You keep hearing overhyped terms like Big Data and Machine Learning, but what does it really mean for the way your organisation might work?
What you need to understand is that machine intelligence is completely different from traditional software. It's the dawn of an entirely new set of capabilities, it's not something you just plug in, and deploying it meaningfully is going to require more than a couple of board meetings.
Unlike software as a service, deploying meaningful machine intelligence will be tied to deep, deep process changes or a reset of your entire organisation.
This might be the biggest challenge of this century for many organisations, and those that adopt with intelligence and experiment quickly will be those that emerge from the dust and gain ubiquity in the next decade. Partners who understand this will be imperative to enterprise and corporate success.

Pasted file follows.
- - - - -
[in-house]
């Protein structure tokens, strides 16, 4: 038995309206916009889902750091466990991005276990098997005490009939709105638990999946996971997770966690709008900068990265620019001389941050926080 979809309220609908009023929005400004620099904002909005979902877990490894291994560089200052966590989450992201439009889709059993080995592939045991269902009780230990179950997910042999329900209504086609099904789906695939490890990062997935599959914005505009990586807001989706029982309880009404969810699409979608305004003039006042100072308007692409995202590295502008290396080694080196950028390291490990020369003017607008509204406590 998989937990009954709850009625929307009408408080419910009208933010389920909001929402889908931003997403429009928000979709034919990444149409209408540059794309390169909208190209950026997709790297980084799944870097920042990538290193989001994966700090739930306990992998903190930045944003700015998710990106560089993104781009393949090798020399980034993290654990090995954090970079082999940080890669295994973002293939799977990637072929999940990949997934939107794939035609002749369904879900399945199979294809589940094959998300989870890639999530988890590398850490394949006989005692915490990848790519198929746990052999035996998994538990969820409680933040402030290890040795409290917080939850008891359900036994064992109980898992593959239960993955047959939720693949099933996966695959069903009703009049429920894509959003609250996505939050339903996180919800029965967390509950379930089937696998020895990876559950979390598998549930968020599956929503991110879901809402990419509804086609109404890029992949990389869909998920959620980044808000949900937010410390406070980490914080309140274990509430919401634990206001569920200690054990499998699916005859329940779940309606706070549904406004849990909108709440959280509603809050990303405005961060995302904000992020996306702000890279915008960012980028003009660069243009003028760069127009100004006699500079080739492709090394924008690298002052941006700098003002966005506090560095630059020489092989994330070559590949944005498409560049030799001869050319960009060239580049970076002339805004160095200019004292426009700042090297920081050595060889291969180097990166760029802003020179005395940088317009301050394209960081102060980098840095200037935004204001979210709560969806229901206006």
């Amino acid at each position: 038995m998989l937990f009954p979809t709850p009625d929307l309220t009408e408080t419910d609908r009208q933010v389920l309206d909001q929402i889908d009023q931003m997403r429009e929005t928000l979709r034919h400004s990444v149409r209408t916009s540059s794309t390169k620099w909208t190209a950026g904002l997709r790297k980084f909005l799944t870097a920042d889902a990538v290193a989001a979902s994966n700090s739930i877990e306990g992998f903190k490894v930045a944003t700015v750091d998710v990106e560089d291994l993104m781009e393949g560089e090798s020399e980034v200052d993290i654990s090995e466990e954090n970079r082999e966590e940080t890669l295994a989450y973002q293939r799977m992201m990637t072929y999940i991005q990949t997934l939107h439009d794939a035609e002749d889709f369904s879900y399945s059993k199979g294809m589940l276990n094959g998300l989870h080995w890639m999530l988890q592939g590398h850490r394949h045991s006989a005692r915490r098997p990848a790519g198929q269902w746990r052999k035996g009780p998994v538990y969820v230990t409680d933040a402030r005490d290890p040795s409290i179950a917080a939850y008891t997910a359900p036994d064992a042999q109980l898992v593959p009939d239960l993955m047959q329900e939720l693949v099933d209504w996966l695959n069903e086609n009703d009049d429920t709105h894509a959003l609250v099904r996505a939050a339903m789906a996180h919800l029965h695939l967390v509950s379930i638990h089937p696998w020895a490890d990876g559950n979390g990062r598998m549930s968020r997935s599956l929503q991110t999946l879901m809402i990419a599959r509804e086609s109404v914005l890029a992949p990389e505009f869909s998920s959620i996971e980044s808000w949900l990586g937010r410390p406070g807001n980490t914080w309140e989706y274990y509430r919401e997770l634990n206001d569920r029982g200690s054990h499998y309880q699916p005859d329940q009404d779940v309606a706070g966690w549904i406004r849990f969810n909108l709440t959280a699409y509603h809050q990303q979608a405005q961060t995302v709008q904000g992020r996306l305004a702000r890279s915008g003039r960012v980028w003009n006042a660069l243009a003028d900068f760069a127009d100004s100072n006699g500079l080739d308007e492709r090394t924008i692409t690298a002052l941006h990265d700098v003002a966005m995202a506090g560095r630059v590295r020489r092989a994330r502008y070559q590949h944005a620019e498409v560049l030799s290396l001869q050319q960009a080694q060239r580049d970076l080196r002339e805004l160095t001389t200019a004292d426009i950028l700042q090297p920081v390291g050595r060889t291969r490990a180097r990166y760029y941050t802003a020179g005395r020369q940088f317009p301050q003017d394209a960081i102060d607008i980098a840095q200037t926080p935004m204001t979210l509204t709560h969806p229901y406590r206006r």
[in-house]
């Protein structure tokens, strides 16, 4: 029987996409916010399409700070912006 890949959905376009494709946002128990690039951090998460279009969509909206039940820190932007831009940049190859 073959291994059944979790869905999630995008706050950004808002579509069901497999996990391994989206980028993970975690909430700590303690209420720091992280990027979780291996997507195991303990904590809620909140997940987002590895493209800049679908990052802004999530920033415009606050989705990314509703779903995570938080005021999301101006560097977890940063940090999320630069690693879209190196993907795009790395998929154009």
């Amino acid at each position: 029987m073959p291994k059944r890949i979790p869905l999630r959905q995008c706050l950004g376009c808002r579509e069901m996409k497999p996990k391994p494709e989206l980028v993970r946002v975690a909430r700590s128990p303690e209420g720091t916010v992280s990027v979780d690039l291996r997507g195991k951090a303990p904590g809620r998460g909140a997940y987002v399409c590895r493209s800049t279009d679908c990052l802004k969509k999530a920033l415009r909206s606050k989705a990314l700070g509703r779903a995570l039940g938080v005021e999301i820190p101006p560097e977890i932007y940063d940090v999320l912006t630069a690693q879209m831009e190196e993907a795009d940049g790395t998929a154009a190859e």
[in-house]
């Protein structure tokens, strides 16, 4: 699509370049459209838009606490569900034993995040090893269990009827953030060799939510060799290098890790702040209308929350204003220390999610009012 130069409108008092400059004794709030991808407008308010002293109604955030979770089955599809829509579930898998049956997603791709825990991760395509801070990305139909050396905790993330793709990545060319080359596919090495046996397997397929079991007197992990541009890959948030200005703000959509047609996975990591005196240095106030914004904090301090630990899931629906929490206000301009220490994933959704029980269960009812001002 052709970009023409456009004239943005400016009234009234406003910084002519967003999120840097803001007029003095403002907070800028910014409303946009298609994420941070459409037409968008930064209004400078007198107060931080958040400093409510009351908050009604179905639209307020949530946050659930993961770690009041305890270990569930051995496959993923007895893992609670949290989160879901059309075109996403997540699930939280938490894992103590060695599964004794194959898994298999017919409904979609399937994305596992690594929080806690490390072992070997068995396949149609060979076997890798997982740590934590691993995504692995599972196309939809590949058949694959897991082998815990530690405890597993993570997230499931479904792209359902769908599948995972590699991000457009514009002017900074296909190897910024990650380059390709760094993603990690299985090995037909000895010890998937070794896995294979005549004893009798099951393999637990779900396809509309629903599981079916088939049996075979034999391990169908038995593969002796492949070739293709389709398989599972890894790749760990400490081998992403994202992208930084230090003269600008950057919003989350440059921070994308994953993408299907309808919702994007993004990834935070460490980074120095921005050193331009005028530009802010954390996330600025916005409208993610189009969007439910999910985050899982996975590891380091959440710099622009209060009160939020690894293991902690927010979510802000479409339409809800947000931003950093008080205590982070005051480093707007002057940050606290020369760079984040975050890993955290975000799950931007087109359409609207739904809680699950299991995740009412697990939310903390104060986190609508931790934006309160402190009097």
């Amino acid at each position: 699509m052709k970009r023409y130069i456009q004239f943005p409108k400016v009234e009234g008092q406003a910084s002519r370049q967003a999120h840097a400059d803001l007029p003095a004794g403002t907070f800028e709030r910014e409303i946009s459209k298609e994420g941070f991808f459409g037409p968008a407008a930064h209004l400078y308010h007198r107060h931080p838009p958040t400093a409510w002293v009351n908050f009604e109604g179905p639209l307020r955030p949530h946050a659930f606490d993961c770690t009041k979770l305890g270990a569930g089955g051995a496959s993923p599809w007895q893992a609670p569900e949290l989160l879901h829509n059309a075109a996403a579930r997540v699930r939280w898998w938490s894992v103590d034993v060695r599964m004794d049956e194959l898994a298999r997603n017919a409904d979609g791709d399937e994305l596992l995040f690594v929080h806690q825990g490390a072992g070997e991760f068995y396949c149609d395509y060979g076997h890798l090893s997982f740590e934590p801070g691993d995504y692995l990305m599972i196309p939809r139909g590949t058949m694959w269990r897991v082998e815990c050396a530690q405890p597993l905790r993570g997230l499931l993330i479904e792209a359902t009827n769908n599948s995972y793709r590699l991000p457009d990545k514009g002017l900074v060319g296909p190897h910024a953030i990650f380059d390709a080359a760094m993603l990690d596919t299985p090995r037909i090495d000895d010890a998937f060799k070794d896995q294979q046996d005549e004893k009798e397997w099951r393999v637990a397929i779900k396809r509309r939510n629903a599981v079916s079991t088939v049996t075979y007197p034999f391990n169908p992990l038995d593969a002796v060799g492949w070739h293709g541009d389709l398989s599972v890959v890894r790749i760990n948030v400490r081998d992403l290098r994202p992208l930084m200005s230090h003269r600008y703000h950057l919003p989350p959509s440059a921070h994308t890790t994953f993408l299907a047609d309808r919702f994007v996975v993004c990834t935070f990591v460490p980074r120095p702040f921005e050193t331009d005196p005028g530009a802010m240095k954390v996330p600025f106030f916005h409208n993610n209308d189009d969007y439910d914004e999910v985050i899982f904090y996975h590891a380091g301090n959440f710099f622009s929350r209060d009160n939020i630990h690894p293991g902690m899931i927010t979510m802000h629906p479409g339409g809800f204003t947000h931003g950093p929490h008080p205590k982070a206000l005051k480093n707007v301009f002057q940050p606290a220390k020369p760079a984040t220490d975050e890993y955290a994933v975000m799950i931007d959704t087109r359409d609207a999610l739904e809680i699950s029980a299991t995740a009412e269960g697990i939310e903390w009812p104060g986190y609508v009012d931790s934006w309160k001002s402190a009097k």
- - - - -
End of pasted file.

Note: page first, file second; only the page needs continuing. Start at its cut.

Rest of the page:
Companies are struggling to figure out what to do, as many boardrooms did on “what to do about the Internet” in 1997. Why is this so difficult for companies to wrap their heads around? Machine intelligence is different from traditional software. Unlike with big data, where you could buy a new capability, machine intelligence depends on deeper organizational and process changes. Companies need to decide whether they will trust machine intelligence analysis for one-off decisions or if they will embed often-inscrutable machine intelligence models in core processes. Teams need to figure out how to test newfound capabilities, and applications need to change so they offer more than a system of record; they also need to coach employees and learn from the data they enter.